Trouble with spark plug wires. If the spark plug wires aren’t connected properly, they may not connect with the spark plugs when they need to fire, making it impossible for them to send electrical

Faulty Transmission

John Deere mower transmission is a complex mechanism that allows the operator to move the machine forward and backward with ease. The transmission has several components which can fail due to wear and tear, or damage. 

Transmission failure can result in an inability to shift gears. It may also prevent the mower from moving forward or reverse. These issues can be caused by problems with the transmission itself, or with the shifting mechanism located behind the engine. 

Faulty Transmission lawn mwoer
Faulty Transmission lawn mwoer

When one of these components fails due to normal wear and tear, it will not pose a major problem for the operator. If you have been using your John Deere mower for a long time and have never had your transmission serviced, it is probably time to do so. 

Transmission failure on a John Deere mower may leave you stranded in the middle of your yard or garden without any way of moving your mower. The transmission failure may cause you to be stuck in one gear only.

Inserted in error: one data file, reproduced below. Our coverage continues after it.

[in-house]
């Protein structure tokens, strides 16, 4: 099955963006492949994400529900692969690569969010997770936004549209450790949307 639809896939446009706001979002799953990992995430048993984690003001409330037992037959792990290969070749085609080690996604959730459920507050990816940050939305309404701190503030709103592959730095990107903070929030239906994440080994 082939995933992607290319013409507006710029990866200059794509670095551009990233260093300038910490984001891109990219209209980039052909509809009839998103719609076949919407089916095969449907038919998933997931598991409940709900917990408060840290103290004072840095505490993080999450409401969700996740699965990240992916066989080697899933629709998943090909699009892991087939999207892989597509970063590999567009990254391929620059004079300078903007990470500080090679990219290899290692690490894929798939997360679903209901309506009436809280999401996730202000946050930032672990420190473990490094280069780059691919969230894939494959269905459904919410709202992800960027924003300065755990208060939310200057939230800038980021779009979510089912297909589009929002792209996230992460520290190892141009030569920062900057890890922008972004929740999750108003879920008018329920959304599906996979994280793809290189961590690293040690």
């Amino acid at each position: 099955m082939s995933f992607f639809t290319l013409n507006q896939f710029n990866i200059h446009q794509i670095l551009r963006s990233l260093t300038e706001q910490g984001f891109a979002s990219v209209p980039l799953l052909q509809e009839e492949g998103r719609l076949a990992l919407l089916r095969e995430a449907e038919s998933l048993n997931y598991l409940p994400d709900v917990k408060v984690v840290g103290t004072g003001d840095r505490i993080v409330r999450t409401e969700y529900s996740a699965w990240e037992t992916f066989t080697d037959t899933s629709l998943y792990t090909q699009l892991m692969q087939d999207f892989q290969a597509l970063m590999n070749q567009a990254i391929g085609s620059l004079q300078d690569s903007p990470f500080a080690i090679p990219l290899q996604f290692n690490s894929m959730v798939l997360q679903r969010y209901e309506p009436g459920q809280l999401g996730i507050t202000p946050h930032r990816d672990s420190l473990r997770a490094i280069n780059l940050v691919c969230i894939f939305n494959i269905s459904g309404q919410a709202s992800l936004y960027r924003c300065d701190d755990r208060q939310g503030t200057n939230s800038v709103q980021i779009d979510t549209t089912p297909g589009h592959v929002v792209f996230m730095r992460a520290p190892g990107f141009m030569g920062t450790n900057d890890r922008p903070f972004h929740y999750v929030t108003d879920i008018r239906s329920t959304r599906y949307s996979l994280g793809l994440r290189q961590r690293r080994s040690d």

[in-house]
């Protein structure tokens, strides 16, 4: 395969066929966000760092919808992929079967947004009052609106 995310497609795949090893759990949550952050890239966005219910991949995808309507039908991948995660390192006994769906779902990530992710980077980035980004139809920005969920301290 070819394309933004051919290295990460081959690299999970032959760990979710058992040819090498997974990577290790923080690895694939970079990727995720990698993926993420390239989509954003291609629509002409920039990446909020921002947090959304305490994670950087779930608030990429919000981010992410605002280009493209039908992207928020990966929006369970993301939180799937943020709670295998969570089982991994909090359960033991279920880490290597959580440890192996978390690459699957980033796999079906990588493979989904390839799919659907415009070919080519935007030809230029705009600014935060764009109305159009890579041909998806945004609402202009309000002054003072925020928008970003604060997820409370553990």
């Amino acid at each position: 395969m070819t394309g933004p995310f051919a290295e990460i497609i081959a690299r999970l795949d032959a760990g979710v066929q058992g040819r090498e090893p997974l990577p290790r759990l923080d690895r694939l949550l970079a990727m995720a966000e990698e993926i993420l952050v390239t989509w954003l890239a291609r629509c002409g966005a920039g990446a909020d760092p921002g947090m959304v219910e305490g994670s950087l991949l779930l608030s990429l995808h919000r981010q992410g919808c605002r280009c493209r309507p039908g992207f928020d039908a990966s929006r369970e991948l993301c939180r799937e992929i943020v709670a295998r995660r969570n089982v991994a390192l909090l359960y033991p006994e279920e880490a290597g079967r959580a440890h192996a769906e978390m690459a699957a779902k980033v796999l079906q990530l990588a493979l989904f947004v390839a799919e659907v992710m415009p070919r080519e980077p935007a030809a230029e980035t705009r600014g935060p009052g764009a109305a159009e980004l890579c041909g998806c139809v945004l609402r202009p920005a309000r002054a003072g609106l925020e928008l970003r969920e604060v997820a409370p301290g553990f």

It can cause you to not move at all and damage may also prevent you from moving. In some instances, you may face other John Deere mower problems in the future if you do not get your transmission serviced on time.

How do you fix problems on your John Deere Riding Mower

When your John Deere riding mower isn’t starting or is difficult to start, the problem could be with the drive belt, carburetor assembly, engine carburetor, engine tune-up or dead battery. 

Check the drive belt first. It’s easy to check if it is damaged and replace it if necessary. A drive belt connects the engine to the transmission, which turns the wheels and propels the mower forward. 

The belt must be in good condition for the mower to work properly. If you are unsure about what kind of belt your John Deere riding mower has, consult your owner’s manual for identification.

If the belt is intact, check the carburetor assembly next. Disconnect the fuel line and spark plug wire from the engine to do this. 

Pull out the air filter and check that it is clean and clear of debris. Check that the fuel lines are not clogged or leaking. Remove any debris from the carburetor and replace any worn gaskets or seals.

If you have access to a spray starter fluid, squirt some into the carburetor with a long-reach small hand nozzle to clean it and try to start the engine. If this works for a few seconds before dying again, then there is a problem with the carburetor that needs repair or replacement. 

Clean the carburetor first. If replacing the carburetor doesn’t solve your problem, check that all gas lines are free of leaks and that there’s no debris in them. Then look for any loose connections between spark plugs wiring harnesses and other electrical components that may be causing a short circuit.


In the end, it’s all about working to help keep your John Deere riding mower in top operating condition. By doing this, you’ll get maximum use from your riding mower, which means that you’ll be able to spend more time on the things that matter to you.

Leave a Reply

Your email address will not be published. Required fields are marked *